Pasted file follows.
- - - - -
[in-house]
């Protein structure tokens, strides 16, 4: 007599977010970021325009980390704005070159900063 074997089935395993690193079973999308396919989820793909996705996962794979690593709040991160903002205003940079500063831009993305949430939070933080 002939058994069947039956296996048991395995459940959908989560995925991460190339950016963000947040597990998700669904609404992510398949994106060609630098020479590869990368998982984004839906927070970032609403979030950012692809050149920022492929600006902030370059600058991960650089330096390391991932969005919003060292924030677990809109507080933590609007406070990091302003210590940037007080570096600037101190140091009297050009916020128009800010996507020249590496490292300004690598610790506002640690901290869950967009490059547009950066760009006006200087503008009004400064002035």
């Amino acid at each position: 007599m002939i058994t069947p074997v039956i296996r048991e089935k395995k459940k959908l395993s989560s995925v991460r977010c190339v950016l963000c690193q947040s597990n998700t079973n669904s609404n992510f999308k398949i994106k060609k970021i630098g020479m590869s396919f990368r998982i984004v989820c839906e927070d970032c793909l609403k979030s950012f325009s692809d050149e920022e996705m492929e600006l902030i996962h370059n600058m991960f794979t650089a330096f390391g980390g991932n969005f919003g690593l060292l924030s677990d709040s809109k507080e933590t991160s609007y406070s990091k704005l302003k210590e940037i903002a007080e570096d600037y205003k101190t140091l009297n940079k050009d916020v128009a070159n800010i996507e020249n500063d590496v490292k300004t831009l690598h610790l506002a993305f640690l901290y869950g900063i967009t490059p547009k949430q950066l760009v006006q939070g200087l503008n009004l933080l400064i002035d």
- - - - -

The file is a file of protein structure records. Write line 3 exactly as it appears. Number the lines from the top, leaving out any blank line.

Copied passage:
């Amino acid at each position: 007599m002939i058994t069947p074997v039956i296996r048991e089935k395995k459940k959908l395993s989560s995925v991460r977010c190339v950016l963000c690193q947040s597990n998700t079973n669904s609404n992510f999308k398949i994106k060609k970021i630098g020479m590869s396919f990368r998982i984004v989820c839906e927070d970032c793909l609403k979030s950012f325009s692809d050149e920022e996705m492929e600006l902030i996962h370059n600058m991960f794979t650089a330096f390391g980390g991932n969005f919003g690593l060292l924030s677990d709040s809109k507080e933590t991160s609007y406070s990091k704005l302003k210590e940037i903002a007080e570096d600037y205003k101190t140091l009297n940079k050009d916020v128009a070159n800010i996507e020249n500063d590496v490292k300004t831009l690598h610790l506002a993305f640690l901290y869950g900063i967009t490059p547009k949430q950066l760009v006006q939070g200087l503008n009004l933080l400064i002035d």